Chapter 3. Traffic Control
As we’ve seen in previous chapters, Istio consists of a control plane and a data plane. The data plane is made up of proxies that live in the application architecture. We’ve been looking at a proxy-deployment pattern known as the sidecar, which means each application instance has its own dedicated proxy through which all network traffic travels before it gets to the application. These sidecar proxies can be individually configured to route, filter, and augment network traffic as needed. In this chapter, we take a look at a handful of traffic-control patterns that you can take advantage of via Istio. You might recognize these patterns as some of those practiced by the big internet companies like Netflix, Amazon, or Facebook.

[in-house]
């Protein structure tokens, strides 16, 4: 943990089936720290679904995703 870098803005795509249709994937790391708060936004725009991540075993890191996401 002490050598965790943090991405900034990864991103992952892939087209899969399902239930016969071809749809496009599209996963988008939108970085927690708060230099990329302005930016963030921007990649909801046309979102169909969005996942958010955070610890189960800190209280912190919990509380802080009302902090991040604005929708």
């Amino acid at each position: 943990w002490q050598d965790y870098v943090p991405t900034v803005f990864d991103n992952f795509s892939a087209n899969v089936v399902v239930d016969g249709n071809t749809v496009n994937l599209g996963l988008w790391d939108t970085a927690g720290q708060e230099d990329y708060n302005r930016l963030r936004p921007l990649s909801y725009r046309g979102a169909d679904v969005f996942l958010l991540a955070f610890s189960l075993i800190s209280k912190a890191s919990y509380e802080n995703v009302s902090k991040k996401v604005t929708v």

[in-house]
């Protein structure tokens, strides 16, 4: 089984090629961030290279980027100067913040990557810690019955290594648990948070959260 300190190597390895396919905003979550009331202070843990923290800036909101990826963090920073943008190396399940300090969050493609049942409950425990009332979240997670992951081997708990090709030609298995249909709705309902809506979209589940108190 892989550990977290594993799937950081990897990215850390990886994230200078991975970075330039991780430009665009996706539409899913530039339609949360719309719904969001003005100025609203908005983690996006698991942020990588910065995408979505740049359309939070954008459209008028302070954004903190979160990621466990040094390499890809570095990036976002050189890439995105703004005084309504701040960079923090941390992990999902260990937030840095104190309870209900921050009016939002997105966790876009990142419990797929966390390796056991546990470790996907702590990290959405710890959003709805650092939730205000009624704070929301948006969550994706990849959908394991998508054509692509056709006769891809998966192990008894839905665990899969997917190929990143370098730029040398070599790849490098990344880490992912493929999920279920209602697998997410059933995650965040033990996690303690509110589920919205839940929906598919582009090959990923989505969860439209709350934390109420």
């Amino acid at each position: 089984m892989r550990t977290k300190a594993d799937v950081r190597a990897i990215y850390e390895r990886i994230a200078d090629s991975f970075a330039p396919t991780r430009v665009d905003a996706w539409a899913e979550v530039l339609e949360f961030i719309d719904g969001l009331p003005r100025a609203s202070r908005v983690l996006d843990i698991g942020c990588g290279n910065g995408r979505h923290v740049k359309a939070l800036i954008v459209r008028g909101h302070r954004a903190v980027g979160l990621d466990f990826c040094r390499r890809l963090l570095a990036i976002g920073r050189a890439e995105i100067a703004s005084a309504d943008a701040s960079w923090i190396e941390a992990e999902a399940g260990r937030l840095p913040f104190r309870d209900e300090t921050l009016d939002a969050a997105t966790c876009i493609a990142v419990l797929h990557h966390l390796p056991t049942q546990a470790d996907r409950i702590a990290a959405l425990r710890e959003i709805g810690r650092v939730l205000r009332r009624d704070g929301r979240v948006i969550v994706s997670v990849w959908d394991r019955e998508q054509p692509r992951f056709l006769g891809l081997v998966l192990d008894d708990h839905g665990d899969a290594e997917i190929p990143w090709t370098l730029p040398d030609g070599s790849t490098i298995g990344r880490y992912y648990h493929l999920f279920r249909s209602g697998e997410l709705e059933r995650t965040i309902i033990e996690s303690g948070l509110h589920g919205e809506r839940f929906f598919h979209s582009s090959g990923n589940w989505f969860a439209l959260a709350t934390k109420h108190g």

The concept of the canary deployment has become fairly popular in the last few years. The name “canary deployment” comes from the “canary in the coal mine” concept. Miners used to take a canary in a cage into the mines to detect whether there were any dangerous gases present because the canaries are more susceptible to poisonous gases than humans. The canary would not only provide nice musical songs to entertain the miners, but if at any point it collapsed off its perch, the miners knew to get out of the coal mine rapidly.
The canary deployment has similar semantics. With a canary deployment, you deploy a new version of your code to production, but you allow only a subset of traffic to reach it. Perhaps only beta ...
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